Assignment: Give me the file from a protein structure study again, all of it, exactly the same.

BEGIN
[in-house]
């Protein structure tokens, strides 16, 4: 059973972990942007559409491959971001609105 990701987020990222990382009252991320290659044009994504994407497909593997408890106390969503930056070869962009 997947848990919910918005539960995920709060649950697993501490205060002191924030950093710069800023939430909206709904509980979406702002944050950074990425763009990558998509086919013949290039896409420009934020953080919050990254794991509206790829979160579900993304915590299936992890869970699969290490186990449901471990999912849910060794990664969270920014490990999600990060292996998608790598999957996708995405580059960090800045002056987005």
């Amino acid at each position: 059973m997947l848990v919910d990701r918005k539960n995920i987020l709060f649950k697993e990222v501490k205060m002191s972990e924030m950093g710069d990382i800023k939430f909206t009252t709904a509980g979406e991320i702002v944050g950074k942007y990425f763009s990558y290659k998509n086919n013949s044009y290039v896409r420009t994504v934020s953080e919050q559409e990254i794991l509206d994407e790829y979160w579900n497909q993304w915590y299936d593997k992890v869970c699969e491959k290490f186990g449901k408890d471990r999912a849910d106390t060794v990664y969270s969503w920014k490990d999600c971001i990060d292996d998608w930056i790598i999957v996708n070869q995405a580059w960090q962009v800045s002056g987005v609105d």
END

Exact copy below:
[in-house]
């Protein structure tokens, strides 16, 4: 059973972990942007559409491959971001609105 990701987020990222990382009252991320290659044009994504994407497909593997408890106390969503930056070869962009 997947848990919910918005539960995920709060649950697993501490205060002191924030950093710069800023939430909206709904509980979406702002944050950074990425763009990558998509086919013949290039896409420009934020953080919050990254794991509206790829979160579900993304915590299936992890869970699969290490186990449901471990999912849910060794990664969270920014490990999600990060292996998608790598999957996708995405580059960090800045002056987005």
């Amino acid at each position: 059973m997947l848990v919910d990701r918005k539960n995920i987020l709060f649950k697993e990222v501490k205060m002191s972990e924030m950093g710069d990382i800023k939430f909206t009252t709904a509980g979406e991320i702002v944050g950074k942007y990425f763009s990558y290659k998509n086919n013949s044009y290039v896409r420009t994504v934020s953080e919050q559409e990254i794991l509206d994407e790829y979160w579900n497909q993304w915590y299936d593997k992890v869970c699969e491959k290490f186990g449901k408890d471990r999912a849910d106390t060794v990664y969270s969503w920014k490990d999600c971001i990060d292996d998608w930056i790598i999957v996708n070869q995405a580059w960090q962009v800045s002056g987005v609105d």